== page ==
I believe that keeping women confused about their roles (don't cry or you're weak, cry or you're a Frigidaire -- I'm sure you can't imagine who I'm referring to) -- is key to keeping them disenfranchised. While women keep running to fulfill the role that they think will lead to their equality, the ground keeps shifting -- because they are still primarily valued as a sexual object -- in a sex-phobic society.
Doesn't that sound fun? To be primarily valued as something which is considered innately dirty/bad/wrong? Wheeee!!
Sex Phobia and Homophobia: I believe that one of the reasons that homosexuality and other forms of sexual queerness is threatening to fundies, etc. is that it puts sexuality directly in the spotlight. For centuries, religious institutions (especially Christian) have dealt with the icky, messy, dirty, bad, and just plan wrong reality that Humans Have Sex by dressing up sexuality as an unfortunate necessity to follow the divine command to "be fruitful and multiply".
Homos just ruin the living shit out of that concept -- fornicating their perverted brains out with no end product in mind but pleasure (filthy sluts). In a sex-phobic society, queers actually do pose a threat to the status quo, because they demonstrate that baby-making may not actually be the entire purpose of the dangly-bits and the sticky-bits.
One of the things I've witnessed over the years in terms of LGBTQ rights activism is the intentional toning-down of presentation of queer sexuality in an attempt to assimilate into the status-quo culture. I've always argued against this, because I realize that, to a homophobe who wants to remain a homophobe, no amount of "See! I'm just like you!" is going to make them forget the real problem they have with me -- who I have sex with. The proof of this is that most fundamentalist churches do not throw homosexuals out of their congregations -- as long as they abstain from having queer sex. They don't have a problem with me living with my girl-friend -- they have a problem with me licking her pussy (and other stuff).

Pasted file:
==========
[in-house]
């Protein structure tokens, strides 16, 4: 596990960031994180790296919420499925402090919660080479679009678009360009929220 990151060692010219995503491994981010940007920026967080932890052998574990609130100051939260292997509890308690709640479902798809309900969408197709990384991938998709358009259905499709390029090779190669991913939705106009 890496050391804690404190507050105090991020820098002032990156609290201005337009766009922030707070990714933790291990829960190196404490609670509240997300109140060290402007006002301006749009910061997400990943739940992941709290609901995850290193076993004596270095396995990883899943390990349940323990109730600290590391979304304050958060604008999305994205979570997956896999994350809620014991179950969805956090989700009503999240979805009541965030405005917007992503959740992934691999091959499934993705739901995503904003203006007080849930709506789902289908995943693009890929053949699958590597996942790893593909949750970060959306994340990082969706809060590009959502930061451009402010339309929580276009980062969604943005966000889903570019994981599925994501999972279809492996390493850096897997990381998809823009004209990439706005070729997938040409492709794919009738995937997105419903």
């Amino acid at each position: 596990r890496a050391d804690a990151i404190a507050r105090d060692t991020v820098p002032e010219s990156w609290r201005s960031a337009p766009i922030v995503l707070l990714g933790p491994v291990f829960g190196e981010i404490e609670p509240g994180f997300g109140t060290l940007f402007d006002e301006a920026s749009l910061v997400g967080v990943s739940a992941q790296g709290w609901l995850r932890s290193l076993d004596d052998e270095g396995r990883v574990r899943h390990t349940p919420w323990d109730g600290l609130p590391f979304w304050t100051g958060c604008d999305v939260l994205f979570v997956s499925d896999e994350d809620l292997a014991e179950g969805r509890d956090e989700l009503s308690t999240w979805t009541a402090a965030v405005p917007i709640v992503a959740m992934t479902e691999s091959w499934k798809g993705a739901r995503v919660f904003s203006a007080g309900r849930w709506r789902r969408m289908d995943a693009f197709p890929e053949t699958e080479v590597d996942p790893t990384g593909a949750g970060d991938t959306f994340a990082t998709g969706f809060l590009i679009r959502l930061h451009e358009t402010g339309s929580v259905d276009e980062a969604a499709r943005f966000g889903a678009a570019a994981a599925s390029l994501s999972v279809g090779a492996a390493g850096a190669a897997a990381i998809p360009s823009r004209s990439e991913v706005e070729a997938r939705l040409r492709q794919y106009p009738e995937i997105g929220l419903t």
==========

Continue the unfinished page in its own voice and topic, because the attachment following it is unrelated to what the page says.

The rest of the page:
Sex-Phobia and the Creation of Sheeple: If the powers that be can convince you that one of your most natural and powerful human drives is dirty/bad/wrong, and get you to devote a lot of energy suppressing, hiding, and attempting to subjugate it, you're going to have less energy to do important things like think, speak, act, vote, etc..
You're going to walk around in a state of fear that someone might actually figure out what a filthy little slut you really are, and spend a lot of time trying to keep this enormous part of you under control. You're going to be worried that, any moment, the scolding may start, if you slip up and say something honest and truthful that just happens to be "one of those words we don't say on TV".
In the dynamics of power, it's much easier to control someone if you intimidate them to a state where they will control themselves. It follows, then, that if you can intimidate someone into suppressing something as primal as their sexual instincts, you've penetrated into their psyche very deeply, indeed.
The only more primal instinct that would allow you to exert a greater level of control over a human being would be eating -- and surely you've noticed that the powers-that-be have been working on that one too -- shaming the nation for enjoying food, ringing alarm bells and screaming shrilly about the "obesity epidemic" -- an epidemic that they invented by arbitrarily changing the BMI and making 25 million Americans fat who weren't fat before -- literally overnight.
But once again: I digress.
There are many who say that the increasing sexualization of our society is a problem -- but I don't think that sexuality is the problem at all -- I think that it's the suppression that is the problem.
The one-two punch of sex-phobia wouldn't be a problem if we just got the first punch -- the sexuality -- without the second -- the socially-sanctioned and required suppression of the sexuality.
Take the porn industry, for example -- if porn were really out in the open, our society would be forced to take a look at the demeaning aspects of it -- but that's not how porn exists in our society. It's secret. It's shameful. It's everywhere, but under the surface. I think that the damaging aspects of porn rest precisely in its hidden-ness.
Let's look at that Target ad again: